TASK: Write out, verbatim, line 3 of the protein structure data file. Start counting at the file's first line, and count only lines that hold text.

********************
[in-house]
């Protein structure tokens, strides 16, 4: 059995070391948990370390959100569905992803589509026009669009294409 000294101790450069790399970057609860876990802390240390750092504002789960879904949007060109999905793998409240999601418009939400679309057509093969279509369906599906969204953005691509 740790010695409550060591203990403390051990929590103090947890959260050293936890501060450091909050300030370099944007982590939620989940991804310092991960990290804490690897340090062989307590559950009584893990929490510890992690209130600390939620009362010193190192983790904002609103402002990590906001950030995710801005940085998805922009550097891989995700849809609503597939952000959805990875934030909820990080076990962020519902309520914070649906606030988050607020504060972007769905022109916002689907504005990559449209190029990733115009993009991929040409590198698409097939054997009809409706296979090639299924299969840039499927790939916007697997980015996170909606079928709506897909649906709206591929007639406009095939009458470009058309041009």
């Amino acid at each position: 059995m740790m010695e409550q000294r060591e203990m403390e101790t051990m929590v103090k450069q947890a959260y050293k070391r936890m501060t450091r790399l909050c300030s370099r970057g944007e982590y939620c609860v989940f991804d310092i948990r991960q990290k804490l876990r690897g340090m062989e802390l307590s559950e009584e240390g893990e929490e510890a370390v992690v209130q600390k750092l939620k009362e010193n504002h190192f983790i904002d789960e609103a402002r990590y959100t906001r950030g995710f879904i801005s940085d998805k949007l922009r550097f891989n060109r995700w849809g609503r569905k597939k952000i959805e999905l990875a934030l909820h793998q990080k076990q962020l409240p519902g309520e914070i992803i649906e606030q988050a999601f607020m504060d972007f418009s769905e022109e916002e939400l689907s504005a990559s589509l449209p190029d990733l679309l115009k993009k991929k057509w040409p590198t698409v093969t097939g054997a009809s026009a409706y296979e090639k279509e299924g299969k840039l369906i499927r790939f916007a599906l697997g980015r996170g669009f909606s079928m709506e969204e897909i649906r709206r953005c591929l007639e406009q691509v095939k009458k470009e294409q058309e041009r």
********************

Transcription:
């Amino acid at each position: 059995m740790m010695e409550q000294r060591e203990m403390e101790t051990m929590v103090k450069q947890a959260y050293k070391r936890m501060t450091r790399l909050c300030s370099r970057g944007e982590y939620c609860v989940f991804d310092i948990r991960q990290k804490l876990r690897g340090m062989e802390l307590s559950e009584e240390g893990e929490e510890a370390v992690v209130q600390k750092l939620k009362e010193n504002h190192f983790i904002d789960e609103a402002r990590y959100t906001r950030g995710f879904i801005s940085d998805k949007l922009r550097f891989n060109r995700w849809g609503r569905k597939k952000i959805e999905l990875a934030l909820h793998q990080k076990q962020l409240p519902g309520e914070i992803i649906e606030q988050a999601f607020m504060d972007f418009s769905e022109e916002e939400l689907s504005a990559s589509l449209p190029d990733l679309l115009k993009k991929k057509w040409p590198t698409v093969t097939g054997a009809s026009a409706y296979e090639k279509e299924g299969k840039l369906i499927r790939f916007a599906l697997g980015r996170g669009f909606s079928m709506e969204e897909i649906r709206r953005c591929l007639e406009q691509v095939k009458k470009e294409q058309e041009r």